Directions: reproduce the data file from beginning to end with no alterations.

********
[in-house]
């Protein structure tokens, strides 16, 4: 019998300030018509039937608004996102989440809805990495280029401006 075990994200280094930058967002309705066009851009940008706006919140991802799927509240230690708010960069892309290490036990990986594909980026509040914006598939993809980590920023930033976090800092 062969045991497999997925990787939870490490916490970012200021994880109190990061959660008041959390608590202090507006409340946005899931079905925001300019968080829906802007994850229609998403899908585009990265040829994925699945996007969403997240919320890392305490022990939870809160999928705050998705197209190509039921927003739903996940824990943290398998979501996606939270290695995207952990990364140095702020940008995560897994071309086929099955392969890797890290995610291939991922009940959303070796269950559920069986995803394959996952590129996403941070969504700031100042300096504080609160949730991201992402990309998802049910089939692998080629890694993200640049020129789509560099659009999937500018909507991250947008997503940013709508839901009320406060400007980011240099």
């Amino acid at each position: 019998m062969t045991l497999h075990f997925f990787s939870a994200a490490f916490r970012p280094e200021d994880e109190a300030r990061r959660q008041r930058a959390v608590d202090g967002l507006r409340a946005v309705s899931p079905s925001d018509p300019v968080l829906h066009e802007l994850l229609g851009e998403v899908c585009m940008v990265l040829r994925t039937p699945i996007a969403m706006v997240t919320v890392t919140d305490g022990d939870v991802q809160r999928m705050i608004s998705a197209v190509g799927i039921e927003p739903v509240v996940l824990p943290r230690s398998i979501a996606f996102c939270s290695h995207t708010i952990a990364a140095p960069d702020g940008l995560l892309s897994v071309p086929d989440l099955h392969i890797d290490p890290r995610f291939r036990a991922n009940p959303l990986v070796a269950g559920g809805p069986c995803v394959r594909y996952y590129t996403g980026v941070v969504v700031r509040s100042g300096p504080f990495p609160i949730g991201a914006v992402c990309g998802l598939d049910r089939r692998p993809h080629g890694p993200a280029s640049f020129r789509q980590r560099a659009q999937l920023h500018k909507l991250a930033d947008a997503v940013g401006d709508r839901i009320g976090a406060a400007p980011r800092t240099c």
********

[in-house]
């Protein structure tokens, strides 16, 4: 019998300030018509039937608004996102989440809805990495280029401006 075990994200280094930058967002309705066009851009940008706006919140991802799927509240230690708010960069892309290490036990990986594909980026509040914006598939993809980590920023930033976090800092 062969045991497999997925990787939870490490916490970012200021994880109190990061959660008041959390608590202090507006409340946005899931079905925001300019968080829906802007994850229609998403899908585009990265040829994925699945996007969403997240919320890392305490022990939870809160999928705050998705197209190509039921927003739903996940824990943290398998979501996606939270290695995207952990990364140095702020940008995560897994071309086929099955392969890797890290995610291939991922009940959303070796269950559920069986995803394959996952590129996403941070969504700031100042300096504080609160949730991201992402990309998802049910089939692998080629890694993200640049020129789509560099659009999937500018909507991250947008997503940013709508839901009320406060400007980011240099």
């Amino acid at each position: 019998m062969t045991l497999h075990f997925f990787s939870a994200a490490f916490r970012p280094e200021d994880e109190a300030r990061r959660q008041r930058a959390v608590d202090g967002l507006r409340a946005v309705s899931p079905s925001d018509p300019v968080l829906h066009e802007l994850l229609g851009e998403v899908c585009m940008v990265l040829r994925t039937p699945i996007a969403m706006v997240t919320v890392t919140d305490g022990d939870v991802q809160r999928m705050i608004s998705a197209v190509g799927i039921e927003p739903v509240v996940l824990p943290r230690s398998i979501a996606f996102c939270s290695h995207t708010i952990a990364a140095p960069d702020g940008l995560l892309s897994v071309p086929d989440l099955h392969i890797d290490p890290r995610f291939r036990a991922n009940p959303l990986v070796a269950g559920g809805p069986c995803v394959r594909y996952y590129t996403g980026v941070v969504v700031r509040s100042g300096p504080f990495p609160i949730g991201a914006v992402c990309g998802l598939d049910r089939r692998p993809h080629g890694p993200a280029s640049f020129r789509q980590r560099a659009q999937l920023h500018k909507l991250a930033d947008a997503v940013g401006d709508r839901i009320g976090a406060a400007p980011r800092t240099c």